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ESBG response to EU Commission consultation on Basel III finalisation in European Union

ESBG response to EU Commission consultation on Basel III finalisation in European Union



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13 December 2019

​The following text is a summary of ESBG's response to the consultation.



  • Output floor: The implications of the output floor on EU specific capital buffers should be carefully assessed and any undue capital increase avoided so that the output floor eventually does not affect items that were not in the scope of the international standards agreement. Moreover, we believe it should be applied at the highest level of consolidation.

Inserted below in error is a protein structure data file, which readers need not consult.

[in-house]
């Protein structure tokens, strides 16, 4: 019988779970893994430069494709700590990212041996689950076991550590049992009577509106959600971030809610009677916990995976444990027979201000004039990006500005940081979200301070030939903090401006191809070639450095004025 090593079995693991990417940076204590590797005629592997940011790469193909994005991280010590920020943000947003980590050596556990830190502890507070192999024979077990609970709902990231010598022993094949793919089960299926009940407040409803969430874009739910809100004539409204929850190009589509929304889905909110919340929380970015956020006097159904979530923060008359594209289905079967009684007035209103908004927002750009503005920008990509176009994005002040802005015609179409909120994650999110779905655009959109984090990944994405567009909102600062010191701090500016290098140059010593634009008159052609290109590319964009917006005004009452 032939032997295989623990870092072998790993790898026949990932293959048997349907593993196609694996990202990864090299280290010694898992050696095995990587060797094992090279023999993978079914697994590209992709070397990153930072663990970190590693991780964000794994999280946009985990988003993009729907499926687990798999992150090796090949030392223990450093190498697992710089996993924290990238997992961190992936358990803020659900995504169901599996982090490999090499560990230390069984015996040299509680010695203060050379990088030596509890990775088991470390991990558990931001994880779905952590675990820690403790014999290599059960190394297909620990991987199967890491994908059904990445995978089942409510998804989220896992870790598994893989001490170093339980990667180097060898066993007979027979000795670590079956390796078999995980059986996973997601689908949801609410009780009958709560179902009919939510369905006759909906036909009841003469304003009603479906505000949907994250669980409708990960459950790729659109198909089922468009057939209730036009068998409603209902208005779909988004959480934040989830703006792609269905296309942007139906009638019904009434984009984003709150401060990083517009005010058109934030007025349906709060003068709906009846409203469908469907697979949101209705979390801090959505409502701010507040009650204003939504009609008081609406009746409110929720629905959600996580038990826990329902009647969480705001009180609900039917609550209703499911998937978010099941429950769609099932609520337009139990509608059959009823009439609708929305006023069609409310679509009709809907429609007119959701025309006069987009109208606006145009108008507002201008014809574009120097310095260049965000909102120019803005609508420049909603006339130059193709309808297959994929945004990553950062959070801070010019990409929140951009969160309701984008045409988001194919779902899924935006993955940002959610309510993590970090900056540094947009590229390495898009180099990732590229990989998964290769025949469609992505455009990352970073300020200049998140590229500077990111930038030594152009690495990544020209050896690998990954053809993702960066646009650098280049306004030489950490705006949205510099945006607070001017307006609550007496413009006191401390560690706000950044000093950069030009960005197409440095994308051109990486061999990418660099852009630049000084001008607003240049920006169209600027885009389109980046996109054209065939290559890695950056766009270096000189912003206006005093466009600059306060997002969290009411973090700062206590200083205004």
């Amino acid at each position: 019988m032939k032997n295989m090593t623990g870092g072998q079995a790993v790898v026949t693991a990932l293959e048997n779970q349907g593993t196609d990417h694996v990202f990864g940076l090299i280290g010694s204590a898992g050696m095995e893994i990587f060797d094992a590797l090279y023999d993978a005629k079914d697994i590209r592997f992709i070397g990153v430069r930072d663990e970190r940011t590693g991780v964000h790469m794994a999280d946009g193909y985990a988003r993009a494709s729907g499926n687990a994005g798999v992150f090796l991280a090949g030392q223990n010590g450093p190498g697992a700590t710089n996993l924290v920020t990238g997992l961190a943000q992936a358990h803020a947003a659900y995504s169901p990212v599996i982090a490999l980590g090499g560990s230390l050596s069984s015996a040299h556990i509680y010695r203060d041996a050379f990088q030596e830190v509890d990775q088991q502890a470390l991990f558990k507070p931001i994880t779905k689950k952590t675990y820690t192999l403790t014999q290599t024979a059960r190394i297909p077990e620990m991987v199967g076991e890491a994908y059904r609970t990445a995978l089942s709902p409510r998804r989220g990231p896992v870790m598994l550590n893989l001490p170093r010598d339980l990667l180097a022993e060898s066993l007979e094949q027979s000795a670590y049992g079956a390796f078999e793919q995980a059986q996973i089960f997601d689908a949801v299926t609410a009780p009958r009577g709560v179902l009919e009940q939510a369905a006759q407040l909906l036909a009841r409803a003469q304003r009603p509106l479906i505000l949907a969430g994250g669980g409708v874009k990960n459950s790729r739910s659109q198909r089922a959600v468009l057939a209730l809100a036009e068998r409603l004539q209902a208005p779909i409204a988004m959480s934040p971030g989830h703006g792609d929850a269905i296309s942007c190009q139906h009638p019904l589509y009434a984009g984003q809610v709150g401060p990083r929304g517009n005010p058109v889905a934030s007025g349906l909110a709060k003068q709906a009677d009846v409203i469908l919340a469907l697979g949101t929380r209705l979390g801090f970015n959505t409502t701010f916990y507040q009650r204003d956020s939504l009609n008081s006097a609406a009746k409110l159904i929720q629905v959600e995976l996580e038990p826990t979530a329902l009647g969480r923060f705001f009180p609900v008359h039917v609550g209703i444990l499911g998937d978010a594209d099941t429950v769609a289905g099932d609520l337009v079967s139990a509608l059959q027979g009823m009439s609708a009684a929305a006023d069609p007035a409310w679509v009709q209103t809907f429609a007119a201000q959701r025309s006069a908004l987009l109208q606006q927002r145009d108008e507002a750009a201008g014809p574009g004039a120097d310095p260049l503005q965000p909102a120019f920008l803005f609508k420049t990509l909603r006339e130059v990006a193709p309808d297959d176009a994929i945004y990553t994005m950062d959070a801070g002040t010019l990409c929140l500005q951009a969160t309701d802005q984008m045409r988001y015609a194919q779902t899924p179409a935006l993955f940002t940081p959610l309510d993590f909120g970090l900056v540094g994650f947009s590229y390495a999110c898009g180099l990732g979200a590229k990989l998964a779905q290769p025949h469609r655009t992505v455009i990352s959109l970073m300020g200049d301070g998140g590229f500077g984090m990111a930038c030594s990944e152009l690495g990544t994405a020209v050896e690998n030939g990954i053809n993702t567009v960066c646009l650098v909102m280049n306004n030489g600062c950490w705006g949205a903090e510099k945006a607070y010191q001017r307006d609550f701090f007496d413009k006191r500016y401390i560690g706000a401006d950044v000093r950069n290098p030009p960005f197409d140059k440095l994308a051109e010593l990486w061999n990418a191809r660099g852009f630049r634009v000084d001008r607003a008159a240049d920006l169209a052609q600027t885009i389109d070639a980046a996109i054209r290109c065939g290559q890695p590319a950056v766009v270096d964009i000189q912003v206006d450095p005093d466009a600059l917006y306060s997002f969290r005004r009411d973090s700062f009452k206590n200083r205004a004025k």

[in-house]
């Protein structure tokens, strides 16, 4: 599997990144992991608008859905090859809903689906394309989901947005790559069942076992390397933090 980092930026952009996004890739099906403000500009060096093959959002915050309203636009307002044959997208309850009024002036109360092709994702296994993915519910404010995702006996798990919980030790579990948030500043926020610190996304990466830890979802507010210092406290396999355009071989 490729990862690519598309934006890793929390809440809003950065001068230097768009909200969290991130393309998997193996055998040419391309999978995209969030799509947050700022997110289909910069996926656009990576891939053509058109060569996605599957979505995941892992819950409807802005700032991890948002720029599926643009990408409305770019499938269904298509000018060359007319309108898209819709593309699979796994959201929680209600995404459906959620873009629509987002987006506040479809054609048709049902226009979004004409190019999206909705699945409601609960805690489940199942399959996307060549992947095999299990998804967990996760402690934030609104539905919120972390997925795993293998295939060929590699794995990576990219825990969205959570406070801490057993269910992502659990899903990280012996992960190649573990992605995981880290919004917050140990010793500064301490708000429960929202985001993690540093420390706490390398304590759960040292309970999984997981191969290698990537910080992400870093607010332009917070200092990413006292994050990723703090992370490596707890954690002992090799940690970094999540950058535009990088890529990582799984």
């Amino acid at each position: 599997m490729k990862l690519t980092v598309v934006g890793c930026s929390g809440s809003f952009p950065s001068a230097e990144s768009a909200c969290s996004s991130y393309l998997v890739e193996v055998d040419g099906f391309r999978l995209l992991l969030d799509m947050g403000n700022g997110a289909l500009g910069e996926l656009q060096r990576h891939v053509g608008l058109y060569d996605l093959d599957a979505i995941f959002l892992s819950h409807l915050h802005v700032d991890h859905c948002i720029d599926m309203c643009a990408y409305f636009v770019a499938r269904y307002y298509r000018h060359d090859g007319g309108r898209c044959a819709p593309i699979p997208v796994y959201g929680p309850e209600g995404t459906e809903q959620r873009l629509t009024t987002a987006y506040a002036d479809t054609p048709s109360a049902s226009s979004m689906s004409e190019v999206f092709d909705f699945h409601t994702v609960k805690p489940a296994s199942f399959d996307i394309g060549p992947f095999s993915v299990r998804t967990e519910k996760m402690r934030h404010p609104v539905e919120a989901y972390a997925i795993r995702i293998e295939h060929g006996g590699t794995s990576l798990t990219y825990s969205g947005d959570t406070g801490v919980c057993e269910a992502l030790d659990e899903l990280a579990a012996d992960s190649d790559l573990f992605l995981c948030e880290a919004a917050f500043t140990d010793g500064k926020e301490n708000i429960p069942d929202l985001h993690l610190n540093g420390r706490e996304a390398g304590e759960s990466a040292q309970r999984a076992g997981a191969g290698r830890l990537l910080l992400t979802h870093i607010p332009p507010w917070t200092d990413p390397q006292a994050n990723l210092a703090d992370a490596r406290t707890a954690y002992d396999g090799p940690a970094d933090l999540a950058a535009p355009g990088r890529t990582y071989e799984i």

• New standardised approach for credit risk: It lacks risk sensitivity and the new risk weights are too conservative regarding some exposure classes. More specifically:

    • Unrated corporates: In Europe, many of the bank's corporate clients do not have an external rating. In the new standardized approach, these counterparts all receive a risk weight of 100%. In this respect, ESBG proposes that the EU implements the final revision of Basel III in a manner that banks may assign these corporate counterparts an “Investment Grade" classification, provided that the bank has the necessary information.

    • Specialised lending: ESBG calls for more risk sensitivity: 1) In the standardised approach through more granular risk weight levels; and 2) In the IRB approach, through more granular loss-given default (LGD) input floors and asset values haircuts.